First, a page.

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A silt fence is a barrier to trap sediment temporarily during periods of soil disturbance like construction. The law may require people to install silt fences for certain kinds of projects, or they can be strongly encouraged, depending on the type of project and the setting. Once the fence is in place, regular maintenance is necessary to keep it in good working condition. For permanent sediment control, other measures are more appropriate.
The silt fence consists of a thick mesh fabric stretched between poles positioned downslope of flow from the site where the soil disturbance will occur. People must partially backfill the upslope section of the fence to promote filtration of sediment, and a series of fences may be necessary to control runoff. Silt fences prevent sediments from entering nearby waterways, and they can also reduce erosion by keeping fine soils and other materials on a site, rather than allowing them to be carried off with stormwater.
Before any kind of soil disturbance occurs, the silt fence should be set in place. There are a number of design approaches, and it is important to make sure the fence is firmly seated and appropriately placed. When multiple runs of fencing are necessary, they should work well with each other to prevent sediment loss. People can also design the fencing to create things like sediment filtration ponds, allowing suspended particles in runoff to filter to the ground before the water flows through the fence.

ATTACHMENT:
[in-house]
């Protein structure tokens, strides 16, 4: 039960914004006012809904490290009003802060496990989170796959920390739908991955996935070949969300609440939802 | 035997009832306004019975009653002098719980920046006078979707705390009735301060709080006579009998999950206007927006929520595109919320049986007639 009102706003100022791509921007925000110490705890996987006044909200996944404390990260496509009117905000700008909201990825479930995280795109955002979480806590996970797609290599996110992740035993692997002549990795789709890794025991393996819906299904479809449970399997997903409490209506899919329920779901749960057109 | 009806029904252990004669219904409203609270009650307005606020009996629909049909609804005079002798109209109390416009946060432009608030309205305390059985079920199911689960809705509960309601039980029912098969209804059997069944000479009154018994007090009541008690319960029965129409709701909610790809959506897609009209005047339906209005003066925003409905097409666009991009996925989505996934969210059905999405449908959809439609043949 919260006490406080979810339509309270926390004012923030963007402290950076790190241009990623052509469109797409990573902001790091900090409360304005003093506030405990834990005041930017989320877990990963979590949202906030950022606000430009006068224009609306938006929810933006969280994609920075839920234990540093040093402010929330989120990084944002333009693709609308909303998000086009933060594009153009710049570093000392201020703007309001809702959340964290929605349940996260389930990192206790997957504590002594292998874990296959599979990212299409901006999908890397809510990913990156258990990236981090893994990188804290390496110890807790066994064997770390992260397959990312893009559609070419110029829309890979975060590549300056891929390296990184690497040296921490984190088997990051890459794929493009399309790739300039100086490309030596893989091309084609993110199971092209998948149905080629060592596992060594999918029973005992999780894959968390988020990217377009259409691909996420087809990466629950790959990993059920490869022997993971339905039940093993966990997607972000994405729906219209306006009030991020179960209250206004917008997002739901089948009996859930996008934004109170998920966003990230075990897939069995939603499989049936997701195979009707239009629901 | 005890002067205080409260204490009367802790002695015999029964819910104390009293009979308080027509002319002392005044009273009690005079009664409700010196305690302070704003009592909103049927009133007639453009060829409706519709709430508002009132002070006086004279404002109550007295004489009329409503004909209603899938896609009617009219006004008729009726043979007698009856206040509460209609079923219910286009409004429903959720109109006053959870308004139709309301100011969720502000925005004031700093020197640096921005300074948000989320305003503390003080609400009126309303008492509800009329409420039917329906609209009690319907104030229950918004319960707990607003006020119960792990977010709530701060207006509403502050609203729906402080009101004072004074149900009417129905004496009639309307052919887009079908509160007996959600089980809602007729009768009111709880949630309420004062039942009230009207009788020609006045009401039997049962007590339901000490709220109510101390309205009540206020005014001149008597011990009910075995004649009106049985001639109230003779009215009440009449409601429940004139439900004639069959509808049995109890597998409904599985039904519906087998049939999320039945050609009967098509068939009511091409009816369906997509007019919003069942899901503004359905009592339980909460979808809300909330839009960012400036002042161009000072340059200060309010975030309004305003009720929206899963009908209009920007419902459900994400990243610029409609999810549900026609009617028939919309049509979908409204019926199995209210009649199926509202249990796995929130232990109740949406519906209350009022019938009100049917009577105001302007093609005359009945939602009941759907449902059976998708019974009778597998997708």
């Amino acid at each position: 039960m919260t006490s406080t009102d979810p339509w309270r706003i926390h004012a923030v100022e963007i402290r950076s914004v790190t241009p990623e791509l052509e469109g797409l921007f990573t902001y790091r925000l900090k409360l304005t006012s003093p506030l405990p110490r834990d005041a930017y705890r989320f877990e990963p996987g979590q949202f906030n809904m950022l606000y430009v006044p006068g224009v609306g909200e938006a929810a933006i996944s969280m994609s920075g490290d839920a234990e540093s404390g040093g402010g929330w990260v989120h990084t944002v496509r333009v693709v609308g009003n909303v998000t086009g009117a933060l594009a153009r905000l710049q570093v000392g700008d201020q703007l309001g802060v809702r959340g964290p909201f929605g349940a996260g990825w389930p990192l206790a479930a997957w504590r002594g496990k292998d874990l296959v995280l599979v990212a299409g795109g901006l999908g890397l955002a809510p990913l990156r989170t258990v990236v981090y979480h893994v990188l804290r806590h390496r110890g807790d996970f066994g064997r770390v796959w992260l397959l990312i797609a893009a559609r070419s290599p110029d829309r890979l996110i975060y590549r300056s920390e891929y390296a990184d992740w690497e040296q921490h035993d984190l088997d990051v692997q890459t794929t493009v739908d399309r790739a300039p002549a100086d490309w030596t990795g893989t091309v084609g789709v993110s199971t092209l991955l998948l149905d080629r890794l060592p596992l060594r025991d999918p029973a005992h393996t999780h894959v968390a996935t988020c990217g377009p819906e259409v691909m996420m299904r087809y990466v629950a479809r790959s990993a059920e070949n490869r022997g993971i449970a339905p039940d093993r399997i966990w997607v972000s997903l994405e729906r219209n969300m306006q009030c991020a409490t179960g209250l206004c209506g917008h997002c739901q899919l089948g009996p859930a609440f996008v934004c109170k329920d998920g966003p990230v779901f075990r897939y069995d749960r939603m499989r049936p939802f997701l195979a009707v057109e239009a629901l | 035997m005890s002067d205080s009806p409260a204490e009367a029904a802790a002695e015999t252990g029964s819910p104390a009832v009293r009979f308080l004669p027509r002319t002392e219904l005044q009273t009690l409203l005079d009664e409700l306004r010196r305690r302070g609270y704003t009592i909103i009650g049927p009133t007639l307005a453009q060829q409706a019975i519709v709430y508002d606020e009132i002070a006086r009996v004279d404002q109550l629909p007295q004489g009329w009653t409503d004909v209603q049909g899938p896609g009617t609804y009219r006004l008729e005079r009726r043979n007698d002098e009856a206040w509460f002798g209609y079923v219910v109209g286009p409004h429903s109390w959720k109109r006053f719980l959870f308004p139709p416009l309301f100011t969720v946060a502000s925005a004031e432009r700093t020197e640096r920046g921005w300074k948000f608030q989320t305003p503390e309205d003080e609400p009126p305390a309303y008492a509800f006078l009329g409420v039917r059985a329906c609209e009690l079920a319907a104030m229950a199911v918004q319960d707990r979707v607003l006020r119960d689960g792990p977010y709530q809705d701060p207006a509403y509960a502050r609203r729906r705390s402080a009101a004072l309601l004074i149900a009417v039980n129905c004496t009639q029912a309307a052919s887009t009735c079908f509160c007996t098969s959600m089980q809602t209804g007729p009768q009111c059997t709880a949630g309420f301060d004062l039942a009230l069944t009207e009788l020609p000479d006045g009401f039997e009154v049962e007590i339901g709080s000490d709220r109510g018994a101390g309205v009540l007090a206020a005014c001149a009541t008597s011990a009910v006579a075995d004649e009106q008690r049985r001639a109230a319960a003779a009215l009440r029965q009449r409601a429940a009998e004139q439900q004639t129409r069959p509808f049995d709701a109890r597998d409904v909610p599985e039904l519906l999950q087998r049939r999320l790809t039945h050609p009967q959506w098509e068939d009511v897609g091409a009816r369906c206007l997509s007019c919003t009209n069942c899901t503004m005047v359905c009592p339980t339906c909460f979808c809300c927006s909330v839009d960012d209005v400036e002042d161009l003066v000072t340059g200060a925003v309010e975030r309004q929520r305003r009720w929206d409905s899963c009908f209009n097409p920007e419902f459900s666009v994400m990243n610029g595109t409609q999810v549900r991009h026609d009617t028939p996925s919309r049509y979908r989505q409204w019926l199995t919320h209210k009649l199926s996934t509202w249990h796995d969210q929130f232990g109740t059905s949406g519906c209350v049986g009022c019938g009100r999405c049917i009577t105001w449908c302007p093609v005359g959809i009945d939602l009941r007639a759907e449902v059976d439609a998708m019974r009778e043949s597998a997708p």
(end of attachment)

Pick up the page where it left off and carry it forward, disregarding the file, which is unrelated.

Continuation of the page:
Once in place, one big problem with a silt fence is clogging. The mesh will slowly fill with fine particles and floods may result as water becomes trapped by the fence and then spills over. Fences can also collapse under pressure from water, mud, and other materials, allowing runoff to spill freely. Tears and rips in the tough fabric can also occur, especially if a fence is left up too long. On sites with high sediment production, a simple silt fence may not be enough to control the problem, and it can become necessary to turn to other sediment control tools as well.
Construction companies should install a silt fence before starting work or hire a fencing company to do so, depending on their experience and needs. Construction inspectors may examine the fence to make sure it is appropriate for the setting and to confirm that the installation is sturdy. If there is a problem with the silt fence, the company can be subject to fines, as well as an order to redo it.
Erosion control is usually something most state and local governments take seriously. Constructions companies are usually aware of these regulations, but individuals may not be. Any grade work can alter the natural flow of water and cause erosion. Before you do work on your property, contact your local building department to find out if you need silt fencing. This can save you a ton of hassle and possible fines in the future.
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